Book Review: The Evening Road
The powerful new novel fictionalizes one of Indiana’s ugliest moments.
Laird Hunt, an award-winning novelist and professor, spent much of his childhood abroad. But at 13, he moved to his family’s farm, 40 miles north of Indianapolis, to live with his grandmother. “I went from London to a corn and soybean farm in rural Indiana,” he says. “It was a bit of a system shock.”
Hunt ended up loving Indiana. He detasseled corn in the summer, starred on the high school football team, and listened to his grandma recount slivers of family lore. In fact, Indiana became a muse he has returned to in book after book. “My imagination keeps going back to that 80-acre farm,” he says, “to the years I spent there and the stories my grandmother told me.”
That’s certainly true of his latest novel, The Evening Road, which hits shelves this month. It follows two smart and strong Hoosier women—women like his grandmother—and their reactions to a brutal lynching. The hanging was clearly inspired by the infamous one in Marion in 1930. But Hunt has set The Evening Road in a parallel history. Instead of Marion, there’s the town of Marvel. Instead of that era’s many racial slurs, black people are called “cornflowers.”
This simple linguistic trick is Hunt at his best. In early drafts, he used history’s ugly terminology. But he found the language trapped him. “Those words can become invisible if you use them often enough in a book or in life,” he says. He started using “cornflower” as a bleak placeholder, but ultimately realized he needed to leave it in. The strangeness of the word forces readers to pause—to consider the hate behind it, but also the casualness with which it was used. It provides an ahistorical glimpse of what history felt like, captured in a way only fiction can.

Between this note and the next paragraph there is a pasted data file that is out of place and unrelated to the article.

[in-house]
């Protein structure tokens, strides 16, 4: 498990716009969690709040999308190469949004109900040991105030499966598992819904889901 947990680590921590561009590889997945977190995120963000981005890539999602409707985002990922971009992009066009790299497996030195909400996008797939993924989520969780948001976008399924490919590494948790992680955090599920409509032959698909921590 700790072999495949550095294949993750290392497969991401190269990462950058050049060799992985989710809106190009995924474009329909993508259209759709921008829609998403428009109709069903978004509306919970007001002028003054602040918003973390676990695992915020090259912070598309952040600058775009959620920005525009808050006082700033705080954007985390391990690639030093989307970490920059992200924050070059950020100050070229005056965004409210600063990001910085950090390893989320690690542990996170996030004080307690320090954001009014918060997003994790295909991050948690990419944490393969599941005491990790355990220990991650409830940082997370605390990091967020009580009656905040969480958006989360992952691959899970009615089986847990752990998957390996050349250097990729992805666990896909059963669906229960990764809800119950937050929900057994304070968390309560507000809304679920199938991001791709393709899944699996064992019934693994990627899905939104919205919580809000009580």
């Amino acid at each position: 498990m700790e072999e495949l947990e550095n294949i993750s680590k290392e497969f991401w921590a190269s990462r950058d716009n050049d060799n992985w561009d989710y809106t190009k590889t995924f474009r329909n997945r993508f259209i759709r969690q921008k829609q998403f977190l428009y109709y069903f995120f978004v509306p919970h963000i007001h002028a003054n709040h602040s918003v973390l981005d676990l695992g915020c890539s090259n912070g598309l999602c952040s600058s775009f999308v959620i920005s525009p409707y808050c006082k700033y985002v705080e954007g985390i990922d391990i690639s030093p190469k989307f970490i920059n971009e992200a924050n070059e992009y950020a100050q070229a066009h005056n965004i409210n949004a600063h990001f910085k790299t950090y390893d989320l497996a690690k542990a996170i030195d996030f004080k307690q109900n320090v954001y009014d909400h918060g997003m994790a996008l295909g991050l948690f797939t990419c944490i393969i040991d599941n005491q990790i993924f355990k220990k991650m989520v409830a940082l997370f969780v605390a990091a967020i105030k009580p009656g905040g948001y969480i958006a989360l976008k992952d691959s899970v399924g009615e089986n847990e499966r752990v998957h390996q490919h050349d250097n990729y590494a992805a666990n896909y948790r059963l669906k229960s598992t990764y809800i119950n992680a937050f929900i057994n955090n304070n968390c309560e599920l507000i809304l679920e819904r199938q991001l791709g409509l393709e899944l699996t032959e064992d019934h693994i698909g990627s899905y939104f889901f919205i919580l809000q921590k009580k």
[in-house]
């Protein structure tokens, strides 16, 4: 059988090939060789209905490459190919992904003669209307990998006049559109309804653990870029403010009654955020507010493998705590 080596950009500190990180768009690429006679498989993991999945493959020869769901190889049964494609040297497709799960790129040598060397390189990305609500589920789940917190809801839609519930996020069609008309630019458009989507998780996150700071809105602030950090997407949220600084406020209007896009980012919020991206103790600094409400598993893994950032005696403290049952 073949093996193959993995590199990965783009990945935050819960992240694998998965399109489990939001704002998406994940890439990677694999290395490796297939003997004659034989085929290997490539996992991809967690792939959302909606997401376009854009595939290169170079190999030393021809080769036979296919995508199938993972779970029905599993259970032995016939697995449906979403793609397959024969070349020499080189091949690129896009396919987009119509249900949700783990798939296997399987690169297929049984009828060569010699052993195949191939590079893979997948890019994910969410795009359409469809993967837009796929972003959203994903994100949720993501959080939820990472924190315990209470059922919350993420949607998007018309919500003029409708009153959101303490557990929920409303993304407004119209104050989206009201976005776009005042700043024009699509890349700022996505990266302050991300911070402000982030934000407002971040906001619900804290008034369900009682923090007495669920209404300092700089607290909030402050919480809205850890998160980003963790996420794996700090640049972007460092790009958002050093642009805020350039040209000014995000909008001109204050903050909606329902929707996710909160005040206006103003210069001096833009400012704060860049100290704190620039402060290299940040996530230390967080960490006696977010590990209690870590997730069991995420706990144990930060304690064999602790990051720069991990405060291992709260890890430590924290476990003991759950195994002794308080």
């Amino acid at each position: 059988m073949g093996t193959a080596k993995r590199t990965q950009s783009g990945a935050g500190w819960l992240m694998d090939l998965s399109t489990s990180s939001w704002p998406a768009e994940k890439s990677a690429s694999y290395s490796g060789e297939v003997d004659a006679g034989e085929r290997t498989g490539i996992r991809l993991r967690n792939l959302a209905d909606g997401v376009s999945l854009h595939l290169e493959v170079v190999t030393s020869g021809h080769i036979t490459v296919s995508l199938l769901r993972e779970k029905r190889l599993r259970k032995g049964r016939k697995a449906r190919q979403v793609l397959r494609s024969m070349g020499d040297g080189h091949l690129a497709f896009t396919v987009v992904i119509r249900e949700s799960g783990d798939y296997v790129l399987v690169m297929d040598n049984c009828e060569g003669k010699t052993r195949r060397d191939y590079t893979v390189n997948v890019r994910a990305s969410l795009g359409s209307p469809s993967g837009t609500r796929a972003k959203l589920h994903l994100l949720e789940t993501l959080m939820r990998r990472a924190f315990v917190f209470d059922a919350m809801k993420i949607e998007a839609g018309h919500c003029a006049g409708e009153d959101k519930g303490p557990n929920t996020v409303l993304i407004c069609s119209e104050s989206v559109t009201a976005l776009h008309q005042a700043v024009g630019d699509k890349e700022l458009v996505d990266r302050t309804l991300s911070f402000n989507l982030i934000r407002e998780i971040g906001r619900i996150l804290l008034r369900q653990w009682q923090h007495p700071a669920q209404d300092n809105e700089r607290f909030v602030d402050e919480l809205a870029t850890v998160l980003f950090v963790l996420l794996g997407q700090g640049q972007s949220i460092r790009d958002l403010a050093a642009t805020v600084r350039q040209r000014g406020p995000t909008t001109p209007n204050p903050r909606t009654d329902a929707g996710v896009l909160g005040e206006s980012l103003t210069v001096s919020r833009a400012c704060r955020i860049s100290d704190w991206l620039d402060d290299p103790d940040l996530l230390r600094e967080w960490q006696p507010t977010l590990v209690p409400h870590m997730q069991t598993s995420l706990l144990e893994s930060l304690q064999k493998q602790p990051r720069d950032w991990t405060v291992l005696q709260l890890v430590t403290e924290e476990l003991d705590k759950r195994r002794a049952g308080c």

With a plot that centers on the day of the lynching and lots of sharp dialogue, the novel moves briskly. In addition to his dual heroines, Hunt has created a roster of wonderful supporting characters, including a portly politician who talks about “the great Governor in the sky” and a woman who, after a terrible head injury, now speaks with angels, though only before breakfast. Each of these characters underlines the novel’s big theme: the way humans will bend the rules, especially their own, based on the audience and expectations around them.
The Evening Road is simultaneously dreamy and depressing. And in at least two ways, Indiana serves as its perfect setting. To so many outsiders, it’s a blank slate, or at least a blank state. (Hunt had to keep reminding his British publisher that Indiana isn’t actually in the South.) But it’s also a place that has shaped the author. He still visits the old farm once a year. “I like going in the summer when it’s hot and humid,” he says. “That sense of return is really important to me.”